If you pass away, the beginning of your estate plan is your will. It helps to divide your assets among your heirs. For many, that is too basic to suit all of their needs; they also consider more complex estate planning options like trusts and powers of attorney. It's important to carefully think about all of your needs and determine what you can do, beyond a will, to address them.
That said, it's clear that the will is the first step. It's the cornerstone of the whole thing. It's where estate planning begins. Does that mean that most people have a will? Shockingly, it does not.
The truth is that most people in the United States do not have even this most basic estate planning document. A Gallup Poll found that a mere 44% of American citizens have drafted and filed a will. That report came out in 2016 and, while the numbers do shift a bit with time, the percentage is not that much different today.
This means that most people have done no estate planning at all. If you asked them, they would admit that they understand the need. At some point, it is a need for every individual in this country. Regardless of income levels, overall wealth or family size, everyone needs an estate plan. But most do not have one.
The reasons are complex, but first and foremost is the fact that most people just think they can do it later. They don't feel like they'll need it soon. If you're 40 years old, for instance, you figure you're at the halfway point of your life. Certainly you can wait a decade or two before you write a will. At least, that's what people tell themselves.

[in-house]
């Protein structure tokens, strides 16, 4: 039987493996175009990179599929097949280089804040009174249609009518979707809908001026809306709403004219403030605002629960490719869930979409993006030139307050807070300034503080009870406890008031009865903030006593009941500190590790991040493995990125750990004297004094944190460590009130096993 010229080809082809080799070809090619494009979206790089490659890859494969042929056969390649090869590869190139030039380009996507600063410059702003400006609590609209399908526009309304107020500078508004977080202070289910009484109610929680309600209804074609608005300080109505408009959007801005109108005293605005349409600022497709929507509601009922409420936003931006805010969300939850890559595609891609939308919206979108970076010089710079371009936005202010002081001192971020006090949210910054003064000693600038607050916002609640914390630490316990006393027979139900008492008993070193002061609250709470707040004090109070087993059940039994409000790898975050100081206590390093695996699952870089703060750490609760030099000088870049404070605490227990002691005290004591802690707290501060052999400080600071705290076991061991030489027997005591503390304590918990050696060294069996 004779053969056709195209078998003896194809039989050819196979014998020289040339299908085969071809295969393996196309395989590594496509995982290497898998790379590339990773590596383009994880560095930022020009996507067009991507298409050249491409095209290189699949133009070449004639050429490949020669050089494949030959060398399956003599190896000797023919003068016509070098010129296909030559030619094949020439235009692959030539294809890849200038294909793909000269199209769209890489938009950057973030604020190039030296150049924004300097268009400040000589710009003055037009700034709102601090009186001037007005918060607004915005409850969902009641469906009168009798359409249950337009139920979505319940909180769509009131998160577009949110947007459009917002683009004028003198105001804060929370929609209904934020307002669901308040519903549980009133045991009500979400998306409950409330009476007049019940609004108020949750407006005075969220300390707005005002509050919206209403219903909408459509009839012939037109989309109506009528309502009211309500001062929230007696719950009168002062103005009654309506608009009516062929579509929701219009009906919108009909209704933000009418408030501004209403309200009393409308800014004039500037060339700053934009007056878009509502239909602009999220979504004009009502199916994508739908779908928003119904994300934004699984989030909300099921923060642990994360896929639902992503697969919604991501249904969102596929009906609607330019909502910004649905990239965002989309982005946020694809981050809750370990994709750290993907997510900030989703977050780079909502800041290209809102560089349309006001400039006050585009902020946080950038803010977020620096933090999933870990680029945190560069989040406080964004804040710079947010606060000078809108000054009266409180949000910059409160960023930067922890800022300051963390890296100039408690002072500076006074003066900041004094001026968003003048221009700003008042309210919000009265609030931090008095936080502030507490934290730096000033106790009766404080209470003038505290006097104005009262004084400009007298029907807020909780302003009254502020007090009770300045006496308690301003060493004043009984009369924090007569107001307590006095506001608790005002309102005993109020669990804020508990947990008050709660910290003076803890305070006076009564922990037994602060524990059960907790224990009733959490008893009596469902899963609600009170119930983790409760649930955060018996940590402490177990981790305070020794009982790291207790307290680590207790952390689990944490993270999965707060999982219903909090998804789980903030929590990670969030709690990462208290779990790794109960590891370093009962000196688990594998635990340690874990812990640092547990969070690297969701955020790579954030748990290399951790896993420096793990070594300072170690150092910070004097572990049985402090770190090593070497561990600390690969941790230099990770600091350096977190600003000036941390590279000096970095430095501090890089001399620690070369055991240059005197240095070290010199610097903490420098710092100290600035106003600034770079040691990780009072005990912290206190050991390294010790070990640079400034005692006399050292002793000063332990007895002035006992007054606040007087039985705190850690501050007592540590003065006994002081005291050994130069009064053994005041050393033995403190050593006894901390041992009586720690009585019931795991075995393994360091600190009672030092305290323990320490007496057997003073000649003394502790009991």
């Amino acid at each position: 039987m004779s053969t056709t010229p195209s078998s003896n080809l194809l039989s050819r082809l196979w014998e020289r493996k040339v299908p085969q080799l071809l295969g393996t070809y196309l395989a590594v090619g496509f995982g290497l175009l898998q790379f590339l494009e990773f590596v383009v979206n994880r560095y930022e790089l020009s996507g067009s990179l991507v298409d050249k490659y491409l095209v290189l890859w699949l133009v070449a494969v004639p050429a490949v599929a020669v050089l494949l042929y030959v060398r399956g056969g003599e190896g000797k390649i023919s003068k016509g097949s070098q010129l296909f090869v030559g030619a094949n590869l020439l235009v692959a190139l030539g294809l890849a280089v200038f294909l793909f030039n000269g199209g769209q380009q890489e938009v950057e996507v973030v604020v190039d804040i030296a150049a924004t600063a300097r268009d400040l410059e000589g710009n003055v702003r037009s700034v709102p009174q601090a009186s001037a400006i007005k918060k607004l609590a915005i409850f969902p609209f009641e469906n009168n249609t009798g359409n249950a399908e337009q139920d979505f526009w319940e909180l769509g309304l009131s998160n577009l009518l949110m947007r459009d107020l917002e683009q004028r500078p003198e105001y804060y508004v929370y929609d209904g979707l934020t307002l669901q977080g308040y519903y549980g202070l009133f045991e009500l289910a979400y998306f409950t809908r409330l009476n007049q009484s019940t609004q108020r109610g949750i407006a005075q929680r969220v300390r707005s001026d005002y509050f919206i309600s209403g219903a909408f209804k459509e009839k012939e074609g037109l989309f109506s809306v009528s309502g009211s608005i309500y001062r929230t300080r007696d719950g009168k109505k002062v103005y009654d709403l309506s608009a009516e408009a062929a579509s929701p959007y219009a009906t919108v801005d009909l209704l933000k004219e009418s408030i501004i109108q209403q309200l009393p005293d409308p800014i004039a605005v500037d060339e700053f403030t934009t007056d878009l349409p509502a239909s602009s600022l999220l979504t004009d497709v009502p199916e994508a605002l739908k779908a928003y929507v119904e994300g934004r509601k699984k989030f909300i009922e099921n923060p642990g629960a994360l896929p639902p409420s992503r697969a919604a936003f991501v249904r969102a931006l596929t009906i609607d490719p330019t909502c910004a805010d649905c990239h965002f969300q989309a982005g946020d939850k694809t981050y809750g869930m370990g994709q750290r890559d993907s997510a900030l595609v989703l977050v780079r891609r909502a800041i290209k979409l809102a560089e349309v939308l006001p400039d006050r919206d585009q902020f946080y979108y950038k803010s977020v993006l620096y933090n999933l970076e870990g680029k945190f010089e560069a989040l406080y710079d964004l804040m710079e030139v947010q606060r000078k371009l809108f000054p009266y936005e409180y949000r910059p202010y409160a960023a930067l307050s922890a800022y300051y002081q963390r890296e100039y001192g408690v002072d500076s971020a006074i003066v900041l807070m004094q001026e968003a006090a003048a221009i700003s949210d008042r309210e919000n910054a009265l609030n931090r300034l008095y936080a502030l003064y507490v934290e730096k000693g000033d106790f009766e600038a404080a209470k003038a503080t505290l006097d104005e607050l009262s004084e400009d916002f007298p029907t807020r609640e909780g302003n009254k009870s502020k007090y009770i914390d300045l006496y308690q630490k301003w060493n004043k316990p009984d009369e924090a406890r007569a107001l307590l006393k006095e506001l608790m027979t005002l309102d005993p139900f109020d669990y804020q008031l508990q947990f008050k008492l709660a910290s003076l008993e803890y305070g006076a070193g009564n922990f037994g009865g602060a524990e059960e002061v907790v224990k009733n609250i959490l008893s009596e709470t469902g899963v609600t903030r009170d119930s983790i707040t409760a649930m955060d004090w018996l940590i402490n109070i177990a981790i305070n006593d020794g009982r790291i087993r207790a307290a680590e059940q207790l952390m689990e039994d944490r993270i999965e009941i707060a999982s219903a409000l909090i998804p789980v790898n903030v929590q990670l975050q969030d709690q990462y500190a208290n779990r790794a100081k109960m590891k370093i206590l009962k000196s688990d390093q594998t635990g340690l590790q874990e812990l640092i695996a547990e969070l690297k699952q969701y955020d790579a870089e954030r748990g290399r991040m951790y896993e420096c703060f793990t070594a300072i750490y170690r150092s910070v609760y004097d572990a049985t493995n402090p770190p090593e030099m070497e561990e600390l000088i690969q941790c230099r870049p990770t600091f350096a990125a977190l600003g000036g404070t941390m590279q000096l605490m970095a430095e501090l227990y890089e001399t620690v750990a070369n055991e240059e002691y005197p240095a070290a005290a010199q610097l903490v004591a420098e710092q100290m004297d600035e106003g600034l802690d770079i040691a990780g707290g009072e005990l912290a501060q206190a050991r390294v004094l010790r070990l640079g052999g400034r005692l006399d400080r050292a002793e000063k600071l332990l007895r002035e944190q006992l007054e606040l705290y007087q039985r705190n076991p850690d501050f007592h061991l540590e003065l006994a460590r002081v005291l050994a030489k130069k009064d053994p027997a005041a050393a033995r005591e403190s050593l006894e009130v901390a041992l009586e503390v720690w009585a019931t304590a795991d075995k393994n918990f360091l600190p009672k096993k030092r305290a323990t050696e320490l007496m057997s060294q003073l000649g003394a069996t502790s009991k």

Another potential issue is that estate planning makes people uncomfortable. To admit that you need a will means admitting you will pass away. While this is an understandable feeling, creating an estate plan can actually give you peace of mind and make you feel better about the future.
Finally, some people simply are not sure where to begin. They don't know how to write a will, what to include, or how to file it. They wonder about other options -- trusts, guardianships, powers of attorney -- but don't know what they need. It seems overwhelming and so they opt to do nothing or, as noted above, to put it off for another day.
If you find yourself among the majority of people in America without a will or an estate plan, make sure you take the time to look into all of your options to put your family first.